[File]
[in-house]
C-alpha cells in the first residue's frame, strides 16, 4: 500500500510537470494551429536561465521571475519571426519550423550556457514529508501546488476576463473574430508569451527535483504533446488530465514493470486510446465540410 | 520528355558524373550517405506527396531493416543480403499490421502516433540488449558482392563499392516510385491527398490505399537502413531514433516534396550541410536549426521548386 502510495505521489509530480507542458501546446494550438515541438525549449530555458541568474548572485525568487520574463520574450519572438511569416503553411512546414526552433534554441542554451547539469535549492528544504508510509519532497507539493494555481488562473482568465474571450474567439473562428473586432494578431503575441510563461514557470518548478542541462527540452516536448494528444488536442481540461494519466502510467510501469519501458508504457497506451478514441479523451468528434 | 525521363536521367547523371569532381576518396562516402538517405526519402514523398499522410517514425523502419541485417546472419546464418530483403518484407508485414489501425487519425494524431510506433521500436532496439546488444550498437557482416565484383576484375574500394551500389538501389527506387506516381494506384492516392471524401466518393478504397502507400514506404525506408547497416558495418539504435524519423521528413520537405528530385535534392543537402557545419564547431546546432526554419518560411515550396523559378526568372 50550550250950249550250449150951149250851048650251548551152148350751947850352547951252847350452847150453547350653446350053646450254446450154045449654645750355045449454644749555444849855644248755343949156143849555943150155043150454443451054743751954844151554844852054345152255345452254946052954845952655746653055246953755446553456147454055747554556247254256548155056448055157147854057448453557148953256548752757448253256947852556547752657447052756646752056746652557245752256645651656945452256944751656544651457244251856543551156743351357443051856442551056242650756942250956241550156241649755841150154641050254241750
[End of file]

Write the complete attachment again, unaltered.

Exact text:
[in-house]
C-alpha cells in the first residue's frame, strides 16, 4: 500500500510537470494551429536561465521571475519571426519550423550556457514529508501546488476576463473574430508569451527535483504533446488530465514493470486510446465540410 | 520528355558524373550517405506527396531493416543480403499490421502516433540488449558482392563499392516510385491527398490505399537502413531514433516534396550541410536549426521548386 502510495505521489509530480507542458501546446494550438515541438525549449530555458541568474548572485525568487520574463520574450519572438511569416503553411512546414526552433534554441542554451547539469535549492528544504508510509519532497507539493494555481488562473482568465474571450474567439473562428473586432494578431503575441510563461514557470518548478542541462527540452516536448494528444488536442481540461494519466502510467510501469519501458508504457497506451478514441479523451468528434 | 525521363536521367547523371569532381576518396562516402538517405526519402514523398499522410517514425523502419541485417546472419546464418530483403518484407508485414489501425487519425494524431510506433521500436532496439546488444550498437557482416565484383576484375574500394551500389538501389527506387506516381494506384492516392471524401466518393478504397502507400514506404525506408547497416558495418539504435524519423521528413520537405528530385535534392543537402557545419564547431546546432526554419518560411515550396523559378526568372 50550550250950249550250449150951149250851048650251548551152148350751947850352547951252847350452847150453547350653446350053646450254446450154045449654645750355045449454644749555444849855644248755343949156143849555943150155043150454443451054743751954844151554844852054345152255345452254946052954845952655746653055246953755446553456147454055747554556247254256548155056448055157147854057448453557148953256548752757448253256947852556547752657447052756646752056746652557245752256645651656945452256944751656544651457244251856543551156743351357443051856442551056242650756942250956241550156241649755841150154641050254241750